Research Grants: Conform and Be Funded by Joshua M. Nicholson and John P. A. Ioannidis

How to Cite

Bauer, H. H. (2013). Research Grants: Conform and Be Funded by Joshua M. Nicholson and John P. A. Ioannidis. Journal of Scientific Exploration, 27(1). Retrieved from


The article's subtitle tells it all: "Too many US authors of the most innovative and influential papers in the life sciences do not receive NIH funding . . . "

This fits in a little-remarked genre: evidence that contemporary science is very different from the popular view of it as behaving objectively by virtue of the scientific method and peer review. Even as many such articles document flaws in clinical trials, statistical incompetence in much of the medical literature, and failures of peer review (for example, Altman 1994, 2002, Bauer 2013, Ioannidis 2005, Ioannidis & Panagiotou 2011), there are no effective followup ventures to improve matters.

In this instance, Nicholson and Ioannidis document with compelling data what actually is known to everyone trying to do research in biology or medicine: What matters is who you know, not what you know or what you have discovered. The National Institutes of Health (NIH) has not been consistently supporting the best investigators, those whose work has had the greatest impact. One reason, with which again all insiders are familiar, is that the NIH study sections that make recommendations on grants are populated by people who themselves are very likely to have funding through NIH, albeit their work has had comparatively little impact. To exaggerate only slightly, grant proposals from geniuses are adjudicated by mediocrities.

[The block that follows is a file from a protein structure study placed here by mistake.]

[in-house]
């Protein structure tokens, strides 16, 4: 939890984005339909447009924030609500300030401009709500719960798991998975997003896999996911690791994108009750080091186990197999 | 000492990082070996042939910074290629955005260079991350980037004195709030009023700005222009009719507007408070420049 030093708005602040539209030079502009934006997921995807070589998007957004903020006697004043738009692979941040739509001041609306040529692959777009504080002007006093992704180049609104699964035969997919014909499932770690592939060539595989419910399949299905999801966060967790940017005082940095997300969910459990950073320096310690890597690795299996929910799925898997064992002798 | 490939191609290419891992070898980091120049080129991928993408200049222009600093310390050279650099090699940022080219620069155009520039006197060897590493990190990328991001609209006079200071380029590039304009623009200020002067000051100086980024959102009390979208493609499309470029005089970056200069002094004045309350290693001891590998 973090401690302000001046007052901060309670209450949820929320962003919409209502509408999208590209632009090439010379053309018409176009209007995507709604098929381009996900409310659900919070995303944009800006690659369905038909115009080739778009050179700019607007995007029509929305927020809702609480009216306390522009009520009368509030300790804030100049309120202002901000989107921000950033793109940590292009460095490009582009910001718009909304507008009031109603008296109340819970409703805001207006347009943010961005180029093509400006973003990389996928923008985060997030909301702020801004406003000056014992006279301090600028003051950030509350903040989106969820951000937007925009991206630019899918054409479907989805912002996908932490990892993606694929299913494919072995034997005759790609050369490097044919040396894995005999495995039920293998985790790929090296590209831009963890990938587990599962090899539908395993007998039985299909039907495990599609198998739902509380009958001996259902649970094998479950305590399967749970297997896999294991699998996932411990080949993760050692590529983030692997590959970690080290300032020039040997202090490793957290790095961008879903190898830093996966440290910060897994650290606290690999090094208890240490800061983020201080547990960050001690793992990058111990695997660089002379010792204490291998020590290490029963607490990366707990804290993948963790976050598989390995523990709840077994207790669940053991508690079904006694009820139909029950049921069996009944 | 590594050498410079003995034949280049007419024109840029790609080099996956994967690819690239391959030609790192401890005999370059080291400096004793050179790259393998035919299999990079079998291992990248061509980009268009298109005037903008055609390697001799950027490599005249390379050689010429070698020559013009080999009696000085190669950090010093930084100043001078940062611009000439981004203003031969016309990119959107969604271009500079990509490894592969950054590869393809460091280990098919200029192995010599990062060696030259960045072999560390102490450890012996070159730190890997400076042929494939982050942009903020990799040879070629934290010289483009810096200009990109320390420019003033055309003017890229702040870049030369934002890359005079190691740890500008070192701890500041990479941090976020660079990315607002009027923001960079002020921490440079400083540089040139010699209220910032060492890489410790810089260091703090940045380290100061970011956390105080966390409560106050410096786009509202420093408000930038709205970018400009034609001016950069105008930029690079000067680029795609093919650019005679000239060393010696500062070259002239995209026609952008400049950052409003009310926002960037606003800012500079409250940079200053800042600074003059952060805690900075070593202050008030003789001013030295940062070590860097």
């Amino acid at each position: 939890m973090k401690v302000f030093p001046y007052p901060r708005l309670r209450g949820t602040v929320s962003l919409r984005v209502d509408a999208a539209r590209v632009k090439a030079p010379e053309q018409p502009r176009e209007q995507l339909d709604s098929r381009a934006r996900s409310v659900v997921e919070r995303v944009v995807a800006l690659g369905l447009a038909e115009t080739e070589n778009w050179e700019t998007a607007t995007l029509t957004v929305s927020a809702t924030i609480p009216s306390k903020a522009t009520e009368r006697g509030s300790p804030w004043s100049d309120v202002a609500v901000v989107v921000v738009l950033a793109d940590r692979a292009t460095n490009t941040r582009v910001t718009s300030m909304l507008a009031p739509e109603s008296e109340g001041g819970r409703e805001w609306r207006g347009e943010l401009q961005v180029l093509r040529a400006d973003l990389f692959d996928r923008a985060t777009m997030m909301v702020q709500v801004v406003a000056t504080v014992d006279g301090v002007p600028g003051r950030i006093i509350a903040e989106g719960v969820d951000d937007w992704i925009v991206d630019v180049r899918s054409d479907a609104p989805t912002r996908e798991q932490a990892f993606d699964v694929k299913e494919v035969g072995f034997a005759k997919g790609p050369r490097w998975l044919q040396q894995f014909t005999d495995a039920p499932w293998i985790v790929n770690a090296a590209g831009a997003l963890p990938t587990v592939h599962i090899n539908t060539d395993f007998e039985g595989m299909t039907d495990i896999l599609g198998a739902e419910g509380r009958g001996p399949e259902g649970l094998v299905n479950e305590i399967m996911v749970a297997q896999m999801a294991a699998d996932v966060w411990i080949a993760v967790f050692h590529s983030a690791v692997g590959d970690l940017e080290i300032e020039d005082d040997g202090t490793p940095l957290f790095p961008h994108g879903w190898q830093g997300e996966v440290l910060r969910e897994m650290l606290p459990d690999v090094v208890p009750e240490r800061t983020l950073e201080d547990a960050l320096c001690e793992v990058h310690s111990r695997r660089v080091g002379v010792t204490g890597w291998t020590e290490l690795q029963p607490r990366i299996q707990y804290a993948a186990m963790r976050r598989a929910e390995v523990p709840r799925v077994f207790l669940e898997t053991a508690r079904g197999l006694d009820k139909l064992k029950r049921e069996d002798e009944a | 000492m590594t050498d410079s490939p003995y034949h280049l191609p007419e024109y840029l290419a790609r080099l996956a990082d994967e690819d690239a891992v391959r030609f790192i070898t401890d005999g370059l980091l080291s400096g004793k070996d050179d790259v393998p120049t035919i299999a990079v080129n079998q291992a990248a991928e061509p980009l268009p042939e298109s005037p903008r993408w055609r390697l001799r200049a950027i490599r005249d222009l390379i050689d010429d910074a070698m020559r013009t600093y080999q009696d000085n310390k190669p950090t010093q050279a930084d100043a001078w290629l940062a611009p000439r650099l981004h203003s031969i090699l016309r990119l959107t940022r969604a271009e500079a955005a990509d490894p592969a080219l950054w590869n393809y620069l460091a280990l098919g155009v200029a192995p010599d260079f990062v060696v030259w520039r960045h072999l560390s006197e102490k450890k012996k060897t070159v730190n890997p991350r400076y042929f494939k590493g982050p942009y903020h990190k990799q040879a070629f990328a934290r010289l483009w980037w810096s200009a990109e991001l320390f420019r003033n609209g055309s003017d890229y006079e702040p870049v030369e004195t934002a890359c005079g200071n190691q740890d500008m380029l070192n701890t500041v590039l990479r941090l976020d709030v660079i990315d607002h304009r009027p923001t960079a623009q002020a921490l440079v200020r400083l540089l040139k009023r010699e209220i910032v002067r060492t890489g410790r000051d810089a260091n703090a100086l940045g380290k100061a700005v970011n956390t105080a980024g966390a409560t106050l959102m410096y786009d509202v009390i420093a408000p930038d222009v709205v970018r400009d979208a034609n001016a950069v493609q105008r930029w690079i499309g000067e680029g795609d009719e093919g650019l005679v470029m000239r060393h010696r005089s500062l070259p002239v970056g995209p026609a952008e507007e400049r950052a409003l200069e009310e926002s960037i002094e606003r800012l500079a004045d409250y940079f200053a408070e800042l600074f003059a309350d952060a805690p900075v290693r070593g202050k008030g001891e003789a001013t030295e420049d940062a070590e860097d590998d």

Nicholson and Ioannidis suggest that one partial remedy would be for NIH to direct funds primarily to people of proven accomplishment instead of by the project-grant system that prevails in almost all funding of scientific research. The absurdity of that almost universal system is, again, widely recognized: Proposals for funding are expected to explain what the work will accomplish and what its impact will be, which cannot possibly be done if the work is to be truly creative and exploratory. So what gets funded are routine banalities. Richard Muller (1980) long ago noted what one has to do: Present a banal proposal and then bootleg as much as possible of the grant for really worthwhile work.


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